In that first hour, there were flickering moments when Anni was certain she’d made a mistake, that Danny was just out of sight somewhere in the crowd and everyone would think she was an idiot for making such a big production out of it. But those sparks of doubt never lasted long and grew less and less frequent. By the time she left the park with another detective, taking Joyce and her daughter home to Evanston where they would try to learn everything they could about the family and its inner dynamics as quickly as possible, she knew in the pit of her stomach that Danny had been abducted. Whether it was the impulsive move of a nutcase or something more organized and sinister they wouldn’t know until they picked up some leads or got a ransom demand. But there was no longer any question that he hadn’t simply wandered off.
Though the investigation involved hundreds of officers and coordination with law enforcement in surrounding counties, state troopers, and a team from the local field office of the FBI, Anni remained officially the officer in charge of the investigation. She sensed some grumbling about it, questions about her competence, skepticism that she’d been advanced too quickly to a detective assignment because cute young women with brown skin and connections had an advantage over experienced cops, though nobody said it to her face. When she raised it with Jim Tilquist, a close friend who had spent years as an Area 4 detective before joining the FBI, he told her not to worry, that if anyone doubted her capability, her performance was proving them wrong. It was all about teamwork and organization, and she was doing a fine job keeping all the pieces together.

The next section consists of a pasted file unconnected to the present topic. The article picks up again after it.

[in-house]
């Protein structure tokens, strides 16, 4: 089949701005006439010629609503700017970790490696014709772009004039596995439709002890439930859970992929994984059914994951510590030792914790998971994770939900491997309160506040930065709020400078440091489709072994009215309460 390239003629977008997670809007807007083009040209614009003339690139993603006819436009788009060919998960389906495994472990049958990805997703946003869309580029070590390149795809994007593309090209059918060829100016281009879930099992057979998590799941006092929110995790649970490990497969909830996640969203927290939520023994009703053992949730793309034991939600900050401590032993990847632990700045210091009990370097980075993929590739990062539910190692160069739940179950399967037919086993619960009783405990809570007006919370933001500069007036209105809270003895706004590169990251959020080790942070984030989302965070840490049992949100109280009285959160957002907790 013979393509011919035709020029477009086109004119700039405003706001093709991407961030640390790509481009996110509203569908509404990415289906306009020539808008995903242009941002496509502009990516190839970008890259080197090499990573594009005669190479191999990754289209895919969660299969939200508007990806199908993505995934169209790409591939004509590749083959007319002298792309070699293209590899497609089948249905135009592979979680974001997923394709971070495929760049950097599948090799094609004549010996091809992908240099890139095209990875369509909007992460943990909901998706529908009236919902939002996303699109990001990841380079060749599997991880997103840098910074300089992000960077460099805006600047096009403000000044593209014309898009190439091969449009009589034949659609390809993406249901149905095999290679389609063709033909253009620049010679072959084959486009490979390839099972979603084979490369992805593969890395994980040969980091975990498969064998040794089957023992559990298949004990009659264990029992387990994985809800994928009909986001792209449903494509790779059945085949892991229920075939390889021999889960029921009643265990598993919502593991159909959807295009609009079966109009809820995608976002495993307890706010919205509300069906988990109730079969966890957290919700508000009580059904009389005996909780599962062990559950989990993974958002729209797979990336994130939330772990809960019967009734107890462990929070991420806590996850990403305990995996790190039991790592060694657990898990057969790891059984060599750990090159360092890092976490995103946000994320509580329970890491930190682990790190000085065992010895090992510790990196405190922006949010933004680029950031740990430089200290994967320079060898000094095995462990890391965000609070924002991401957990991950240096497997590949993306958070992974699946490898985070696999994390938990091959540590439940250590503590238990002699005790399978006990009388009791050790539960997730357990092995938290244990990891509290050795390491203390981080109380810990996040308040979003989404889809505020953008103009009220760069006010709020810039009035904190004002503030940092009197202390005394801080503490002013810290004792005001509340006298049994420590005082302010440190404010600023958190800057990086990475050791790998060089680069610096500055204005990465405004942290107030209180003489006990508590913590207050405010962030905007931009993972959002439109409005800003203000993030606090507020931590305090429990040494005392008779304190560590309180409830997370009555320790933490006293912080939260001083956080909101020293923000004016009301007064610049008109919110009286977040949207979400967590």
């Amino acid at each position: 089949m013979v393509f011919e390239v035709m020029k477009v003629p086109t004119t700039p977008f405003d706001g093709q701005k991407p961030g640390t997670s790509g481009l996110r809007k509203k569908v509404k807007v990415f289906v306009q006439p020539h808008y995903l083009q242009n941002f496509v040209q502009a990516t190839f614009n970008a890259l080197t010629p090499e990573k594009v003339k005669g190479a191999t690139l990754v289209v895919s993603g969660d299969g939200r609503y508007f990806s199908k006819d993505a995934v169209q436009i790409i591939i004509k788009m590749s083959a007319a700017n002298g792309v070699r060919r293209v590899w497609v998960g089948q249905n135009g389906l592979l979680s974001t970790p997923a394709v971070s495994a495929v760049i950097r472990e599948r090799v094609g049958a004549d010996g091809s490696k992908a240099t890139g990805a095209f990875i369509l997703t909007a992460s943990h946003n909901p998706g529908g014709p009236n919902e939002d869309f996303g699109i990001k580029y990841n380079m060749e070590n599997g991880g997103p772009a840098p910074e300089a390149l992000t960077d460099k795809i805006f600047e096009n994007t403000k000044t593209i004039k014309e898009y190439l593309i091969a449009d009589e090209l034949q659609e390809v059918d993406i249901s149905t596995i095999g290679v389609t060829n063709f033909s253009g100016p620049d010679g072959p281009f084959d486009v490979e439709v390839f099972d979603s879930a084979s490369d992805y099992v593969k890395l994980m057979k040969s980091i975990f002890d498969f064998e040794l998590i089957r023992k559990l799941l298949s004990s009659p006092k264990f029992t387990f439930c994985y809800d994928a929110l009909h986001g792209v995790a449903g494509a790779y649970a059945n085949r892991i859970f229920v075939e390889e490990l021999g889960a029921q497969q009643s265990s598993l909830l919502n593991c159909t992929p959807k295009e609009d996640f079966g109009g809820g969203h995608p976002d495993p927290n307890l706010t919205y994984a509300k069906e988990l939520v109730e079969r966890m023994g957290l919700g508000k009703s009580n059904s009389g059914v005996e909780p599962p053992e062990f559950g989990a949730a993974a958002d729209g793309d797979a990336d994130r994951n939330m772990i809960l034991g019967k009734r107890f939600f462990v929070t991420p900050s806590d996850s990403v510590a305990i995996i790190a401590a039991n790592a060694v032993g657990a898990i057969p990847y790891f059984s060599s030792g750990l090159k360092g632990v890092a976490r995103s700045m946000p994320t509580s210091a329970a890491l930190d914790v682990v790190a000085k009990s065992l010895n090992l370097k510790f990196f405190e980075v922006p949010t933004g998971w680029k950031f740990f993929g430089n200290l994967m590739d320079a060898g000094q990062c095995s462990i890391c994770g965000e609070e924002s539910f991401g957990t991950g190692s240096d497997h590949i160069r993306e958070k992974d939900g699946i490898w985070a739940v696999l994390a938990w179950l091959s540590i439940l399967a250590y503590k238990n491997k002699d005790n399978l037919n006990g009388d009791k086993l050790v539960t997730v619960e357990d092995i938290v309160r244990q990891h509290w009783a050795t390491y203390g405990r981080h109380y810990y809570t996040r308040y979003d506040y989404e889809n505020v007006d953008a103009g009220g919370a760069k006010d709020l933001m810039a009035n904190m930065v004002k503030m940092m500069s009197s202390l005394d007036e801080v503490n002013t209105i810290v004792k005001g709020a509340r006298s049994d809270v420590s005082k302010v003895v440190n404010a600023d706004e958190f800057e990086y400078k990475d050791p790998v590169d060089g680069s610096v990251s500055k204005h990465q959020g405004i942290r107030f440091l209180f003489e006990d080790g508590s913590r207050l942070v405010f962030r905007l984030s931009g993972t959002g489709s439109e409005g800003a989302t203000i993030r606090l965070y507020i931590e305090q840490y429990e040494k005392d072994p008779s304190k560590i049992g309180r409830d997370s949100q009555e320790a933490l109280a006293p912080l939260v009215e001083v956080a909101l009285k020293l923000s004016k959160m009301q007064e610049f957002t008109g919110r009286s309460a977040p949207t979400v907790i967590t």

But as weeks passed without any leads that held up, the task force was gradually dismantled. Multi-agency meetings grew less and less frequent until they stopped altogether, and eventually the paperwork from active cases took the place of the log and lead sheets for the Danny Truscott investigation. Every month she ran checks for similar incidents in other jurisdictions, but nothing ever led anywhere.
By the time they reached the end of the files, Anni felt oddly reassured. There were signs throughout the record that she was new to the work. Her paperwork was obsessively correct and much too detailed, but she couldn’t see any obvious angle she had failed to pursue. It turned out that Feliks Król had been questioned. Officers from every beat in four districts and parts of two more had conducted a thorough door-to-door and of them had recorded a short conversation with “Felix Crow,” church custodian.
“We talked to the officer,” Shirley said, tapping on his name. “He didn’t remember screening Król. Not surprising when you talk to that many people over the course of a few days.”
“I’m amazed he got anything out of him. From what I’ve heard, the guy was barely verbal. Did you turn up any other police contact?”